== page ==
Despite the curfew, the Kashmiris regularly go out on the street, braving the Indian Security Forces which do not hesitate to fire. Since July, more than a hundred civilians have been killed, about ten thousand wounded, several hundreds of whom have lost their sight, victims of the pellets shots of the army, including women and children. Raids in villages, arbitrary and illegal detentions, enforced disappearances, acts of torture against civilians succeed one another in the valley. Testimonies of the brutality of soldiers abound, such as this one, for example: « First the electricity was cut off, then the soldiers began to attack our house, they beated us, including my ten-year-old niece, » told a man to AFP from his hospital bed, or that one: « During the raid, the army and the SOG (Special Operations Group) men entered the houses, ransacked supplies and beated the occupants, injuring a dozen people, including women and children. The soldiers also took some 30 young people with them to their camp where they were beaten, » said the residents of a village where the lifeless body of a 30-year-old schoolteacher, Shabir Ahmad Mangoo, beaten to death, was found on the morning of a raid. It should be noted that the number of soldiers deployed in Jammu and Kashmir is approaching 700,000, which is one soldier for about 15 civilians, making it the most militarized region in the world.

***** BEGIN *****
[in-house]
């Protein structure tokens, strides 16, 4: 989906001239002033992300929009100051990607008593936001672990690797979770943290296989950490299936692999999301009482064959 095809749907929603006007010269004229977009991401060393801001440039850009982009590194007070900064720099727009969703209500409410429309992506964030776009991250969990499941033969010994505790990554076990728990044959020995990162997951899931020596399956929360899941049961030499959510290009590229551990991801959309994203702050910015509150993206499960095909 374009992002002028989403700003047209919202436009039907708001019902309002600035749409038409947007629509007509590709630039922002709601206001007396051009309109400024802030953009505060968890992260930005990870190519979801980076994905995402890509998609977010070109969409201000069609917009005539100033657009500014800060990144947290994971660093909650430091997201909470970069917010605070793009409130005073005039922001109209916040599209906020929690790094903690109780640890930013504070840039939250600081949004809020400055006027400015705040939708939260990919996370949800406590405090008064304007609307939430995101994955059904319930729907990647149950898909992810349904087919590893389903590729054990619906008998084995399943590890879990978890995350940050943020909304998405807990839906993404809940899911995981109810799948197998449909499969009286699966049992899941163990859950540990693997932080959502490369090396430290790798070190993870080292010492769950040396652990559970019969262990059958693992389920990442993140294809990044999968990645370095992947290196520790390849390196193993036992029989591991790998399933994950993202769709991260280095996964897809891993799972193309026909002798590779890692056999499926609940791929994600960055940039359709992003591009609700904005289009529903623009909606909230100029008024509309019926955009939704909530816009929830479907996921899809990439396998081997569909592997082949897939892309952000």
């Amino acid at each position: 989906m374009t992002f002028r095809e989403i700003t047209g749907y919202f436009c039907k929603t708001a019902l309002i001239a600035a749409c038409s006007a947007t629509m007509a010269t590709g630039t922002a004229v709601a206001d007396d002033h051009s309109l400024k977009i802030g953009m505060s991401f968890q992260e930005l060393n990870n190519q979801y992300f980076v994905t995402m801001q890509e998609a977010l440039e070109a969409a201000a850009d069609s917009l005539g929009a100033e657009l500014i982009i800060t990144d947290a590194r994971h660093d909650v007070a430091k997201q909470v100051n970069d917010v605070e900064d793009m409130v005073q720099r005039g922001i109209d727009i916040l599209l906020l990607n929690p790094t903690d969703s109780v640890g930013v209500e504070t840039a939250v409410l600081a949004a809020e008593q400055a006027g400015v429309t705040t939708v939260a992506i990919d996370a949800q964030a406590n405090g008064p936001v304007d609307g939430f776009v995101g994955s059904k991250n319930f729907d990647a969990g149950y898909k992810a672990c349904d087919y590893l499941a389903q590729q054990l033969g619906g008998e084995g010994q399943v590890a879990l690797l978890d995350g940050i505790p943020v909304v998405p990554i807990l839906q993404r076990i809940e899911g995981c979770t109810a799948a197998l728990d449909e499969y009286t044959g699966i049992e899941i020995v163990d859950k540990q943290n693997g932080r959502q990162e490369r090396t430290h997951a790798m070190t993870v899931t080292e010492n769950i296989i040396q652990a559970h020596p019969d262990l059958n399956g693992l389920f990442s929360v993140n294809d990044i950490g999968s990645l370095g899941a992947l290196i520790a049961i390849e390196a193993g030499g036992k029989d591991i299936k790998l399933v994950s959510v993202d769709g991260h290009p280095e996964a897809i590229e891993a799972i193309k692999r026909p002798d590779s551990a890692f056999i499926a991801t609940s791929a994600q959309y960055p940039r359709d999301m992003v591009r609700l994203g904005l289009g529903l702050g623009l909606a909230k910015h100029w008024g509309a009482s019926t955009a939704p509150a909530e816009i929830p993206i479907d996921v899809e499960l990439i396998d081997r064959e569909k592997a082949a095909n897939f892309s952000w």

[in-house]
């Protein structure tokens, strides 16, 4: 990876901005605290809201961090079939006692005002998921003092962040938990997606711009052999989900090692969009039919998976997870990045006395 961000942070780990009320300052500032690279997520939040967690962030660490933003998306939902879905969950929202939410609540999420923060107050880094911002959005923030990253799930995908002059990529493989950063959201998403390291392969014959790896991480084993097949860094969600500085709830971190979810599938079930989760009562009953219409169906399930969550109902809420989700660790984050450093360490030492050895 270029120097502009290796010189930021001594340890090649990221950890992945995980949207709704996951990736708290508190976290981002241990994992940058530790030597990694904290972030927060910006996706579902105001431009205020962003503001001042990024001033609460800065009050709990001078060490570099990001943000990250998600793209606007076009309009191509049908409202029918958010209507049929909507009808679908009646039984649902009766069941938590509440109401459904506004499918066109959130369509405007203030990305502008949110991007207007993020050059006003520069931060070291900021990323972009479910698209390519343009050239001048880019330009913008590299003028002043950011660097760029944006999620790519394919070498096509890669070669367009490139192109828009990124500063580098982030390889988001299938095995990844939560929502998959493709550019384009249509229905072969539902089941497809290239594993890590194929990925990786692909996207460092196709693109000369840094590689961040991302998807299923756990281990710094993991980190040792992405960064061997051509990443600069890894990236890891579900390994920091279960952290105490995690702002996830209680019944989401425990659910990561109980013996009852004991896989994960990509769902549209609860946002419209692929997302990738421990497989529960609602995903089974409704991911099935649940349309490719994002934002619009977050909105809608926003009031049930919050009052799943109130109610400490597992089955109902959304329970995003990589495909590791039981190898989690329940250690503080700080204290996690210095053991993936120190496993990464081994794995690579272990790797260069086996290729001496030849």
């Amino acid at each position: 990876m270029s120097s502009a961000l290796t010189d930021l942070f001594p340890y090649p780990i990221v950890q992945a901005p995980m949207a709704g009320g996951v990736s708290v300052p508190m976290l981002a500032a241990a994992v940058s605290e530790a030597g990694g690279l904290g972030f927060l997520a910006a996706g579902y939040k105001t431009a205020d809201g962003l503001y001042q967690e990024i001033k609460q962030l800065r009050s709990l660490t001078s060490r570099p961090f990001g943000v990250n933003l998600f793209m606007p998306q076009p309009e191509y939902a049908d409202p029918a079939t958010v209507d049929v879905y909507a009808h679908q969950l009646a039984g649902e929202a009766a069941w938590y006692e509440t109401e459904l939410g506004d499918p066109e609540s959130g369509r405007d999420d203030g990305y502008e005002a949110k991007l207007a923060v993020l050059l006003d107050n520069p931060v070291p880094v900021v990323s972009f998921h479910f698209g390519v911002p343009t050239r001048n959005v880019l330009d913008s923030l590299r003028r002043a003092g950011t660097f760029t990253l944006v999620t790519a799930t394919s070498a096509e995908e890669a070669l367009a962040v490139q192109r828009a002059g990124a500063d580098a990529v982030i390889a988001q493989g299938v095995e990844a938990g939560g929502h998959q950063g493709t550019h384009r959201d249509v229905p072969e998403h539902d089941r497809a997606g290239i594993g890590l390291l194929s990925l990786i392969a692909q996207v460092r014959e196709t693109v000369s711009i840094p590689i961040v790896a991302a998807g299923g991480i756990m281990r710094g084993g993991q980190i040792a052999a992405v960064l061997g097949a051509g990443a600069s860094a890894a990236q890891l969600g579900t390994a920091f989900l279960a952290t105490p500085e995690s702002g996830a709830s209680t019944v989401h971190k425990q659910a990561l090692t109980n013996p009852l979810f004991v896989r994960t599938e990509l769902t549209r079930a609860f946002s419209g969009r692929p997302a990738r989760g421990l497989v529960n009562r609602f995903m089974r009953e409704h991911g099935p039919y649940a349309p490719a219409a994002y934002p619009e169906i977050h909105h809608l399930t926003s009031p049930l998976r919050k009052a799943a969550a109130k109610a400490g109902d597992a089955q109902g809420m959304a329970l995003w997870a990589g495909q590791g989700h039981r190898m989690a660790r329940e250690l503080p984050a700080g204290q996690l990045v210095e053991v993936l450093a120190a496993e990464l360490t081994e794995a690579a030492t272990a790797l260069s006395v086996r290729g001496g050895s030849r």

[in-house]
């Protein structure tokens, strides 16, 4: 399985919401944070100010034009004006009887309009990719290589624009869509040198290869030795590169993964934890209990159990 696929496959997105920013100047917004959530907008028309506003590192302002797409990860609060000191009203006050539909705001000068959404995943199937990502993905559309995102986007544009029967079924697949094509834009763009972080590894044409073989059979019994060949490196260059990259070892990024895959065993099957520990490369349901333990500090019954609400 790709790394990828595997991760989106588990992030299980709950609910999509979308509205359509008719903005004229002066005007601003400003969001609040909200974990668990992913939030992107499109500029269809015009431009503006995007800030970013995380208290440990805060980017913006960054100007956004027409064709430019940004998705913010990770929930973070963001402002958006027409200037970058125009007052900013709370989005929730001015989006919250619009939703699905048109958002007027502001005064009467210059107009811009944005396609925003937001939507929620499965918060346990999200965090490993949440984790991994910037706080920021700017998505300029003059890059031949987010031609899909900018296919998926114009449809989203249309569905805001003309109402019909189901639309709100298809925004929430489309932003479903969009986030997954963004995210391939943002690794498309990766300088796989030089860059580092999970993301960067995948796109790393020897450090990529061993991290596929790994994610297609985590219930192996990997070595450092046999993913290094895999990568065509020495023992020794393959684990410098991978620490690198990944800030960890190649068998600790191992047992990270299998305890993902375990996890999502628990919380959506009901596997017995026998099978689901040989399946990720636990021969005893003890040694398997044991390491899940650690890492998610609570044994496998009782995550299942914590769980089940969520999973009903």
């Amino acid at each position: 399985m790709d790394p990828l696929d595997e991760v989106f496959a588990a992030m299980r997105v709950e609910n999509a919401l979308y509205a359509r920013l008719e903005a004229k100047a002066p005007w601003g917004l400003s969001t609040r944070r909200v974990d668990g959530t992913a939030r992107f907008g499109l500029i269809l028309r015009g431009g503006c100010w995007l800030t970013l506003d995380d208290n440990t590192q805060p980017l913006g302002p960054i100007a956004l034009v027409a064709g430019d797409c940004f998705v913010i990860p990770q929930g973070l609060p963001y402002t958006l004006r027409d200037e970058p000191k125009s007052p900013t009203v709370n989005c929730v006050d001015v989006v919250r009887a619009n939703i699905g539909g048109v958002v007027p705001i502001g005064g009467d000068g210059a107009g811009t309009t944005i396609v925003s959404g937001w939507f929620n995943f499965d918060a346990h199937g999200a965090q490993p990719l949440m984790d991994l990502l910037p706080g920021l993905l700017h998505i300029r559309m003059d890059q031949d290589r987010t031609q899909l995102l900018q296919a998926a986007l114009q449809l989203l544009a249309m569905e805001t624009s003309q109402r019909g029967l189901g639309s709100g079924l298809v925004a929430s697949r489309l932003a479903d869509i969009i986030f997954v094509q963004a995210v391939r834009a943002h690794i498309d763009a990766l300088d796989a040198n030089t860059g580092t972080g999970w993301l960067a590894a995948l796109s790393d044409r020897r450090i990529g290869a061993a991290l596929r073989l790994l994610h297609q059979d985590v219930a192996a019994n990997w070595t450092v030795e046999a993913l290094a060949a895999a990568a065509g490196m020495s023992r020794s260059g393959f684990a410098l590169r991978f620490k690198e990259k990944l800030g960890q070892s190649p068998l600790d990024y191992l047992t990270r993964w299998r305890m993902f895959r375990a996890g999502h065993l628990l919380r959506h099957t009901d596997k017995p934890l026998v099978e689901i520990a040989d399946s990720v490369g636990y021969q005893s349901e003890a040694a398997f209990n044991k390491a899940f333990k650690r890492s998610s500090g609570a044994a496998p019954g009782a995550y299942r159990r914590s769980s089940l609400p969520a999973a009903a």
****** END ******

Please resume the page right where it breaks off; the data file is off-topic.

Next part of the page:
How far will the greatest « democracy » in the world go in order to continue its abuses against the population without – too much – annoy the international community? If it could hinder Khurram Parvez, who is Indian citizen, India could not prevent Nawaz Sharif, the Prime Minister of Pakistan, from attending the 33rd United Nations General Assembly, where he devoted half his speech to the violation of the human rights in Jammu and Kashmir:  » On behalf of the Kashmiri people; on behalf of the mothers, wives, sisters, and fathers of the innocent Kashmiri children, women and men who have been killed, blinded and injured; on behalf of the Pakistani nation, I demand an independent inquiry into the extra-judicial killings, and a UN fact finding mission to investigate brutalities perpetrated by the Indian occupying forces, so that those guilty of these atrocities are punished. »

Bizarrely, on September 18th, just four days before Nawaz Sharif’s speech at the United Nations General Assembly, a terrorist attack occurred against an Indian military base in Uri, near the LoC. 17 soldiers were killed as well as the three terrorists. India, of course, immediately accused Pakistan, which rejects:  » No sane individual can suggest that mujahideen carried out this attack to damage the Kashmiri cause.” Indeed, according to a Pakistani security report, some extracts of which are reported by the Pakistani newspaper The News, « The attack was deliberately designed and carried out by some sections of the Indian security establishment, in order to deflect perceived pressure at the UN over the Kashmir uprising. »